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Family Sues After School Suspends 11-Year-Old For 364 Days For Having Leaf That Looked Like Marijuana

The parents of a Virginia middle school student have filed a federal lawsuit against Bedford County Schools and the Bedford County Sheriff’s Office claiming officials violated their son’s right to due process by accusing him of a crime he did not commit. 

KDVR News reports Bruce and Linda Bay are saying school officials should not have suspended their 11-year-old son for 364 days after finding what was believed to be a marijuana leaf in the boy’s back pack.

Multiple field tests on the single leaf reportedly came back negative for marijuana. 

The KDVR News story relies on information taken from an in depth report from Dan Casey of The Roanoke Times.

According to Casey, the boy, a sixth-grader in the gifted and talented program at Bedford Middle School, was reported, by classmates, to the school’s assistant principal as having been bragging about carrying marijuana in his backpack. When Assistant Principal Brian Wilson questioned the Bays’ son in September 2014, the boy reportedly told Wilson he had nothing in his bag that he shouldn’t have.

 A subsequent search of the bag turned up a lighter and a crumpled leaf. 

Wilson then called the school’s resource officer, Bedford County Sheriff’s Deputy M.M. Calohan to the school. 

After that the assistant principal called Linda Bays at work and told her she needed to come to the school because her son had been caught with marijuana. 

“He told me [my son] had been seen in the bathroom with a marijuana leaf and lighter and that I needed to come to [Bedford Middle School] quickly,” Linda Bays told The Roanoke Times.

She called her husband and they both drove to the school to meet with the assistant principal. 

The couple now says their son has told them repeatedly he has no idea how the leaf got in the backpack, and they suspect it was placed there as a prank to get the boy in trouble. But Willson told the parents at the time that their son had told him a high school student on the bus gave the leaf to him.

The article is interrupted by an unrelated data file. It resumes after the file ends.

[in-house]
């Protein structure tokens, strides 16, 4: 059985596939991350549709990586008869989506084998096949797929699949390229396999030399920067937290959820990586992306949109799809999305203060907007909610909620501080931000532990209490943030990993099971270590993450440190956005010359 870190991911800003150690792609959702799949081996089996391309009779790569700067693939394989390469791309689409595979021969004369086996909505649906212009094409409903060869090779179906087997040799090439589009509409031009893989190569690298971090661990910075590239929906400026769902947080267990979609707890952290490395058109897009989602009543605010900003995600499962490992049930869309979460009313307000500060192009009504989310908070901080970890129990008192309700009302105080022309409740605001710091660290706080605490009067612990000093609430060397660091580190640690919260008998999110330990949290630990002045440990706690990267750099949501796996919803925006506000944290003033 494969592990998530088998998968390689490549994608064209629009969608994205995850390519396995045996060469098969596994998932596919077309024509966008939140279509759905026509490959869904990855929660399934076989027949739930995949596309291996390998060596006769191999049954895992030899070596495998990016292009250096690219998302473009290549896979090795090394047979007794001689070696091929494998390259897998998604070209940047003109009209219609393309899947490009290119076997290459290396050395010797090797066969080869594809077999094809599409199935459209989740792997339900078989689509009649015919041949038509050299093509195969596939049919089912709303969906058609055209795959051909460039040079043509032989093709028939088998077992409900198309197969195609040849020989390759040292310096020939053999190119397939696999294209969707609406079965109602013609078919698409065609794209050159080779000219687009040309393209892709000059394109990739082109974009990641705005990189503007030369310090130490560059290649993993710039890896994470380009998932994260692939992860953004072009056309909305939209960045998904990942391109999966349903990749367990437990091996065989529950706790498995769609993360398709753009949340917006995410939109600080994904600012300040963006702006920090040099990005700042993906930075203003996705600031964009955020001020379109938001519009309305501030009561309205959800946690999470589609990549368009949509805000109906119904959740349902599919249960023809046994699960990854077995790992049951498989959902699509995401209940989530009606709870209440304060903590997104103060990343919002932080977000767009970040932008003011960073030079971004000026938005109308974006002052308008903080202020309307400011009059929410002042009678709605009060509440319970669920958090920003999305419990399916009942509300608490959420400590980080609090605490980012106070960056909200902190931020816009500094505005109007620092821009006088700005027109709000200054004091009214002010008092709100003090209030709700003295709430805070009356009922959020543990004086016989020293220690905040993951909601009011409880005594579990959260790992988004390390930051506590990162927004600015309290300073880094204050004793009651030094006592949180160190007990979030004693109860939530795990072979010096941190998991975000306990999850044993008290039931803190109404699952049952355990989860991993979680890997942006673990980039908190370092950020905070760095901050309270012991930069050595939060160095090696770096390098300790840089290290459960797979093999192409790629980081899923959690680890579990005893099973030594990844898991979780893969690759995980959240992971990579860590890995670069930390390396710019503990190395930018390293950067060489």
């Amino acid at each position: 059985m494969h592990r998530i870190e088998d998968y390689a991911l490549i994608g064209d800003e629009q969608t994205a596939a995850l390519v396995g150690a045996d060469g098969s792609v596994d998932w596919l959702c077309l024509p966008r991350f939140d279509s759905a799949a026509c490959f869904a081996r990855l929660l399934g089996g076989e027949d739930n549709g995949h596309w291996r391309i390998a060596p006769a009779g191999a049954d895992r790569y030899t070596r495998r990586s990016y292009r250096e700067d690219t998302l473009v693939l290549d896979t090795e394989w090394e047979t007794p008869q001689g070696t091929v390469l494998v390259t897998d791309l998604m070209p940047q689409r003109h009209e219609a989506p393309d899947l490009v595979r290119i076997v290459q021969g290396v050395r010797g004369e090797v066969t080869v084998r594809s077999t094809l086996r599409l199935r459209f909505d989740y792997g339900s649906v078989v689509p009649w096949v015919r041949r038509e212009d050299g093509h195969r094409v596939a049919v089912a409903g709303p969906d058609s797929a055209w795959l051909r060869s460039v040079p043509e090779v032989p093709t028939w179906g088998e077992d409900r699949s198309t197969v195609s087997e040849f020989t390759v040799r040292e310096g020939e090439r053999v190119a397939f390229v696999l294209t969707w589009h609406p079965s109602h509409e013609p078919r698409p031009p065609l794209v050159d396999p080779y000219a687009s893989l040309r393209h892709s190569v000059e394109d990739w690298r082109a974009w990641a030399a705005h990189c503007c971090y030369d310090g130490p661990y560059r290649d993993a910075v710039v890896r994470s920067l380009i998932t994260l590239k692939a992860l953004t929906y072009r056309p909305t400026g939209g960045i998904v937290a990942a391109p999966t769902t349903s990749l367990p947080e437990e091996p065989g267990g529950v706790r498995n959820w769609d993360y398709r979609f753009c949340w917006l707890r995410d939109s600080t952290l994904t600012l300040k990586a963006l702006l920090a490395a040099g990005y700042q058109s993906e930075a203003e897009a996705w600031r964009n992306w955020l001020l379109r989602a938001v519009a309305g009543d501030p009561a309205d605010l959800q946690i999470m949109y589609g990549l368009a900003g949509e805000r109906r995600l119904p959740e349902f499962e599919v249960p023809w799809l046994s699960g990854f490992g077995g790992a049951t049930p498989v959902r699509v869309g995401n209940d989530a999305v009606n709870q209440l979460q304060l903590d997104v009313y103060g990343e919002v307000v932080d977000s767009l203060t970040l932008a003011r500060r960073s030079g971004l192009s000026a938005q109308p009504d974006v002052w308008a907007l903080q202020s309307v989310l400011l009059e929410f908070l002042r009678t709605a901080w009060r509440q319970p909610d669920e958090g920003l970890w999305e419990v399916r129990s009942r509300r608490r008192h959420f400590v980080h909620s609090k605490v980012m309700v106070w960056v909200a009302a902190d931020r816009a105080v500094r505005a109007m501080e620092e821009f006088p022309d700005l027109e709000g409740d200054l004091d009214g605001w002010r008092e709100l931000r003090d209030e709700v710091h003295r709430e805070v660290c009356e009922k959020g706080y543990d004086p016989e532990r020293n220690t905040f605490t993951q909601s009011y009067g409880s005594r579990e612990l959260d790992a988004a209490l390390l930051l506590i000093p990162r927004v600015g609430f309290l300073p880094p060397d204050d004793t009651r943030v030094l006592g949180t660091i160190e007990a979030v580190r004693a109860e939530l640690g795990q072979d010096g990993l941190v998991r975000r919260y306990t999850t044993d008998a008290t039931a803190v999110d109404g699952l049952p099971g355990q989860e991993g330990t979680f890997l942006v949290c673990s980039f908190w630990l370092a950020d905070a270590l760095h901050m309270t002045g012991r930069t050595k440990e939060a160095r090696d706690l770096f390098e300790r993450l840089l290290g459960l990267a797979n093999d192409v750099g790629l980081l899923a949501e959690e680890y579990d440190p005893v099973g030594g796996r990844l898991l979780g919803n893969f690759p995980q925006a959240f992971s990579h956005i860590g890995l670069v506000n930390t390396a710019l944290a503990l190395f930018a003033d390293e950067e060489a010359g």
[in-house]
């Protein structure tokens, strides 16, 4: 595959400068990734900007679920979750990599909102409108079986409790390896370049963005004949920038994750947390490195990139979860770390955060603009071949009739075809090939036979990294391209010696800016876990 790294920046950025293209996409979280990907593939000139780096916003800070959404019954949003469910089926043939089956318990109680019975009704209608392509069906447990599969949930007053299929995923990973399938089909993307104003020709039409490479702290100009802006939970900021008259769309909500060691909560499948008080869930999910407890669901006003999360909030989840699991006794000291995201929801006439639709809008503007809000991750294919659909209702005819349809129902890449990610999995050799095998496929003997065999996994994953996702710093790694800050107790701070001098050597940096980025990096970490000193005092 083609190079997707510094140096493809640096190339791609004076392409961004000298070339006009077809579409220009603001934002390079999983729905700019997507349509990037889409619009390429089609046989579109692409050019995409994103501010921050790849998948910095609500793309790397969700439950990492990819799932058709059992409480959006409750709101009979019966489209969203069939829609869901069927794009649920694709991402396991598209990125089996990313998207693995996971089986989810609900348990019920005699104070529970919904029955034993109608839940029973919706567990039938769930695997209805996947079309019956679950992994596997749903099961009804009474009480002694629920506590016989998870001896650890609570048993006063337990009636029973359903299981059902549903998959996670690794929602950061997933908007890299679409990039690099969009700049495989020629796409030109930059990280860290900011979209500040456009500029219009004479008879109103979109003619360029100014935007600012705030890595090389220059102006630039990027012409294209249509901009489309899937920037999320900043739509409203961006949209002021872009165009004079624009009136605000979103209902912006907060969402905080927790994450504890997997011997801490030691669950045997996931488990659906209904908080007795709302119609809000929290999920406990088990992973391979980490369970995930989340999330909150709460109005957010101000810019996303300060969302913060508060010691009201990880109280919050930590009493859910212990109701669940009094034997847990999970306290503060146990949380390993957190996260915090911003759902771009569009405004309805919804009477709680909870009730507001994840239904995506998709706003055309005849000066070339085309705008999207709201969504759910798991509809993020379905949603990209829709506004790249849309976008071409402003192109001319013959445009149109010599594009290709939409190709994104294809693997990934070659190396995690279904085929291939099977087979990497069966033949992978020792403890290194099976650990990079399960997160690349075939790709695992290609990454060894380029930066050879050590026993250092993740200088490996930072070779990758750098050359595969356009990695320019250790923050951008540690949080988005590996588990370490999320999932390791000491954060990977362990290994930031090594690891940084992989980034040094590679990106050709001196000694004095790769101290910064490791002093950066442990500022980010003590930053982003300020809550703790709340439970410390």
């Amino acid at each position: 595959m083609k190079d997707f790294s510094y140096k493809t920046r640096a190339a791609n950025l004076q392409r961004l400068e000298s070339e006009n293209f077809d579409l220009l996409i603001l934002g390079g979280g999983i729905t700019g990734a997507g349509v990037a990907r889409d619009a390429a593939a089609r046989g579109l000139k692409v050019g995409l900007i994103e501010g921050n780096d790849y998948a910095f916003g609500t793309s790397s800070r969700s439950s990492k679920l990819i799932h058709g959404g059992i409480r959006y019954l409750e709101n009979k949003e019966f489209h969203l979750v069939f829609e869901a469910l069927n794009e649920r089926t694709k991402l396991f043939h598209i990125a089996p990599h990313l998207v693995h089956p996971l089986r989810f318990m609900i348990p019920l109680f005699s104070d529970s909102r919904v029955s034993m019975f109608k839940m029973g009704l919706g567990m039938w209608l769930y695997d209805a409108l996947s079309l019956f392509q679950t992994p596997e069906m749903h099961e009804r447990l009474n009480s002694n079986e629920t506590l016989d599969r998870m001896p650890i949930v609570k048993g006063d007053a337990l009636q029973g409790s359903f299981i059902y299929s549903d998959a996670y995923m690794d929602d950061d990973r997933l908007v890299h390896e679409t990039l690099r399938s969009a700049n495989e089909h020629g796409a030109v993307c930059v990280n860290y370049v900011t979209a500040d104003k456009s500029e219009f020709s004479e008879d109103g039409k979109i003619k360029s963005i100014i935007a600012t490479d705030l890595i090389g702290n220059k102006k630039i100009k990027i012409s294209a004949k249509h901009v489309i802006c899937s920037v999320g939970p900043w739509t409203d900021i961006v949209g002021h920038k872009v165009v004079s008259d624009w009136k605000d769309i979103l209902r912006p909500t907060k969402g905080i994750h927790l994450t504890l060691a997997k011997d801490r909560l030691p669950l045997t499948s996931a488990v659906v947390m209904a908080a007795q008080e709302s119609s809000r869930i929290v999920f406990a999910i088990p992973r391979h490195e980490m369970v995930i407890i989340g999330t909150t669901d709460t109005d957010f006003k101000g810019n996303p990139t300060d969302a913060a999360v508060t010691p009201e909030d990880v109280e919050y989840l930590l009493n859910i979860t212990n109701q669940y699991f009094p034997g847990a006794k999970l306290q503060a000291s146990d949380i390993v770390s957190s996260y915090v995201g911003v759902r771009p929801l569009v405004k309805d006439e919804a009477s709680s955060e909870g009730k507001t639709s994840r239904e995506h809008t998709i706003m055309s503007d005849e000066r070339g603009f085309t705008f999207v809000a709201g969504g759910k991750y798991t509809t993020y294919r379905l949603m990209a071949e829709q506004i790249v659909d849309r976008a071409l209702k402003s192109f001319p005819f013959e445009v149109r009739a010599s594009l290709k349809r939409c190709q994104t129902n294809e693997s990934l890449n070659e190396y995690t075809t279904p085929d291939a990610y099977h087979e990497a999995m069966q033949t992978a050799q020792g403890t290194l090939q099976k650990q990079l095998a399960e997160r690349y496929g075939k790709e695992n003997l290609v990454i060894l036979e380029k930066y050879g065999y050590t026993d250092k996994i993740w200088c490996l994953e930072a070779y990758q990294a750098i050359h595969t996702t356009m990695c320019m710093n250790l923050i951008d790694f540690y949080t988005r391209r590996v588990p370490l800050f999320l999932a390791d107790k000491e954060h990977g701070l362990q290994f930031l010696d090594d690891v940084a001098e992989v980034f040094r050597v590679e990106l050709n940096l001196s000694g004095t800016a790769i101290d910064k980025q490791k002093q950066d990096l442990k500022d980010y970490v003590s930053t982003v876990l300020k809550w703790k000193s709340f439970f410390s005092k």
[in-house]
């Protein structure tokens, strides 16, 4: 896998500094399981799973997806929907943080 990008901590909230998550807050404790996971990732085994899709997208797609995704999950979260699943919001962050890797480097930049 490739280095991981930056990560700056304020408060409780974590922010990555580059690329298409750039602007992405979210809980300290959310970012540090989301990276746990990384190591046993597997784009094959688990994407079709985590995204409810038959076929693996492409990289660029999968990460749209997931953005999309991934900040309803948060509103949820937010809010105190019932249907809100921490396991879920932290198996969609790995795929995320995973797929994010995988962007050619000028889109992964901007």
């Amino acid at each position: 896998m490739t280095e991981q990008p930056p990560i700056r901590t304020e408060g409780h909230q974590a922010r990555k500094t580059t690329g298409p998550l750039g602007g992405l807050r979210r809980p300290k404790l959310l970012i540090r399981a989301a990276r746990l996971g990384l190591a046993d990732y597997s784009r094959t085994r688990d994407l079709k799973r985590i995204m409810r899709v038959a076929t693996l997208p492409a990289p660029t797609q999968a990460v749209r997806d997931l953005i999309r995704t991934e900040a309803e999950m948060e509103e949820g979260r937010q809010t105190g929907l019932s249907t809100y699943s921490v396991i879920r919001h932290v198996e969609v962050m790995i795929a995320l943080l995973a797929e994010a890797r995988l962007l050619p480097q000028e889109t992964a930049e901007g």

“I asked, ‘Can I see the leaf?’ and the deputy said, ‘No, it’s already in evidence,’” Linda Bays said, remembering the day she got the call.

She says she has still never seen the leaf that got her son in so much trouble. 

Her son, who is only identified in court documents by the initials R.M.B., was eventually charged with possession of marijuana. 

Those charges were later dropped after it was learned that the deputy’s field tests of the leaf all came back negative for marijuana. 

But the school has insisted on continuing the boy’s suspension despite no proof that he ever possessed drugs. They say the distinction may not matter and that under the current wording of school policy, possessing an “imitation” of a drug is enough to get a student in trouble. 

The Bays say their son is now being home-schooled and is seeing a pediatric psychiatrist because he suffers from depression and panic attacks as a result of the ordeal. 

They are suing the sheriff’s department for malicious prosecution. They say their son never should have been charged because the deputy knew the leaf tested negative for marijuana. 

They also say Wilson and the school operations chief Frederick “Mac” Duis violated their son’s rights to due process by suspending him from school. 

“Essentially they kicked him out of school for something they couldn’t prove he did,” said Melvin Williams, the lawyer for the Bays family. 

Jim Guynn, the attorney representing both the school district and the sheriff’s office, says the family has filed the suit in the wrong court. 

“Malicious prosecution is a state claim,” Guynn said. “If you want to make a malicious prosecution claim you need to be in state court.” 

Besides, Guynn told The Roanoke Times, the deputy’s actions were not malicious because she had visually identified the leaf as marijuana. 

The appearance of the leaf should get the school off the hook too, Guynn said. He told Casey the leaf looked very much like a marijuana leaf and that R.M.B. was telling others that it was. That is enough to suspend him under the school policy regarding “imitation” drugs, he said.

Guynn is working to have the suit dismissed. 

Sources: KDVR News, The Roanoke Times

Photo Credit: Lee Haywood/Flickr, WikiCommons


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